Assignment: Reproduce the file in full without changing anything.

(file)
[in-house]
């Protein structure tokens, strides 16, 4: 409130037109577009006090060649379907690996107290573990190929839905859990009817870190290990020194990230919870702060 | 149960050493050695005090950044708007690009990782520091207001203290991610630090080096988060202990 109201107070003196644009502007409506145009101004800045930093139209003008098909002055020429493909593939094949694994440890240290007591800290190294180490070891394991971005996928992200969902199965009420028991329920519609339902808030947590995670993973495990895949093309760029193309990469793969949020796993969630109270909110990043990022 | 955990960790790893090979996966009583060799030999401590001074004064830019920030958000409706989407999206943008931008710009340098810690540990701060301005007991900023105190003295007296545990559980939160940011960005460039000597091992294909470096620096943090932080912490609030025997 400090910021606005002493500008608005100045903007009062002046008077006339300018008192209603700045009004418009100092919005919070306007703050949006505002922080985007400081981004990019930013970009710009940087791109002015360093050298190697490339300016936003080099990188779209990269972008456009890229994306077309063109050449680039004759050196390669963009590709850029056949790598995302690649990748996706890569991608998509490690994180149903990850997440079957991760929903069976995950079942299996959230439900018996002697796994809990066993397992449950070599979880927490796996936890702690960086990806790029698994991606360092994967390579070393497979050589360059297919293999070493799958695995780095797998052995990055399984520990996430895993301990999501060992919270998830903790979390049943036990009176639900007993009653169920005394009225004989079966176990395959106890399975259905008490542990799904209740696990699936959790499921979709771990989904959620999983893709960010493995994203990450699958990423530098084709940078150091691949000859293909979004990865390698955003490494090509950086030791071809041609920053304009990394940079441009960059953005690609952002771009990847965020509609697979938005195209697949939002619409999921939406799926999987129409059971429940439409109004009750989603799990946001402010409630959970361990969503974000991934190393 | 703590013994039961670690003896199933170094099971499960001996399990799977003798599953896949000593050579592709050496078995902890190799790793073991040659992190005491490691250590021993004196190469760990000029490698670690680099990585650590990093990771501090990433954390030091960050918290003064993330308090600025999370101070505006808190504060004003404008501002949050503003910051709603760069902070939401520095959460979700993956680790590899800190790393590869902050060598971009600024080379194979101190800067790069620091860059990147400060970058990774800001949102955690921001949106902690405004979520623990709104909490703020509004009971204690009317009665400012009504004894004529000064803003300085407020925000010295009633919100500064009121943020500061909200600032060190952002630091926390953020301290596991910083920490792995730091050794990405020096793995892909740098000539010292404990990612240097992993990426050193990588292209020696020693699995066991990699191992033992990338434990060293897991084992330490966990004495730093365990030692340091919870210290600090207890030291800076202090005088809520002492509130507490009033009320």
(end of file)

[in-house]
């Protein structure tokens, strides 16, 4: 409130037109577009006090060649379907690996107290573990190929839905859990009817870190290990020194990230919870702060 | 149960050493050695005090950044708007690009990782520091207001203290991610630090080096988060202990 109201107070003196644009502007409506145009101004800045930093139209003008098909002055020429493909593939094949694994440890240290007591800290190294180490070891394991971005996928992200969902199965009420028991329920519609339902808030947590995670993973495990895949093309760029193309990469793969949020796993969630109270909110990043990022 | 955990960790790893090979996966009583060799030999401590001074004064830019920030958000409706989407999206943008931008710009340098810690540990701060301005007991900023105190003295007296545990559980939160940011960005460039000597091992294909470096620096943090932080912490609030025997 400090910021606005002493500008608005100045903007009062002046008077006339300018008192209603700045009004418009100092919005919070306007703050949006505002922080985007400081981004990019930013970009710009940087791109002015360093050298190697490339300016936003080099990188779209990269972008456009890229994306077309063109050449680039004759050196390669963009590709850029056949790598995302690649990748996706890569991608998509490690994180149903990850997440079957991760929903069976995950079942299996959230439900018996002697796994809990066993397992449950070599979880927490796996936890702690960086990806790029698994991606360092994967390579070393497979050589360059297919293999070493799958695995780095797998052995990055399984520990996430895993301990999501060992919270998830903790979390049943036990009176639900007993009653169920005394009225004989079966176990395959106890399975259905008490542990799904209740696990699936959790499921979709771990989904959620999983893709960010493995994203990450699958990423530098084709940078150091691949000859293909979004990865390698955003490494090509950086030791071809041609920053304009990394940079441009960059953005690609952002771009990847965020509609697979938005195209697949939002619409999921939406799926999987129409059971429940439409109004009750989603799990946001402010409630959970361990969503974000991934190393 | 703590013994039961670690003896199933170094099971499960001996399990799977003798599953896949000593050579592709050496078995902890190799790793073991040659992190005491490691250590021993004196190469760990000029490698670690680099990585650590990093990771501090990433954390030091960050918290003064993330308090600025999370101070505006808190504060004003404008501002949050503003910051709603760069902070939401520095959460979700993956680790590899800190790393590869902050060598971009600024080379194979101190800067790069620091860059990147400060970058990774800001949102955690921001949106902690405004979520623990709104909490703020509004009971204690009317009665400012009504004894004529000064803003300085407020925000010295009633919100500064009121943020500061909200600032060190952002630091926390953020301290596991910083920490792995730091050794990405020096793995892909740098000539010292404990990612240097992993990426050193990588292209020696020693699995066991990699191992033992990338434990060293897991084992330490966990004495730093365990030692340091919870210290600090207890030291800076202090005088809520002492509130507490009033009320």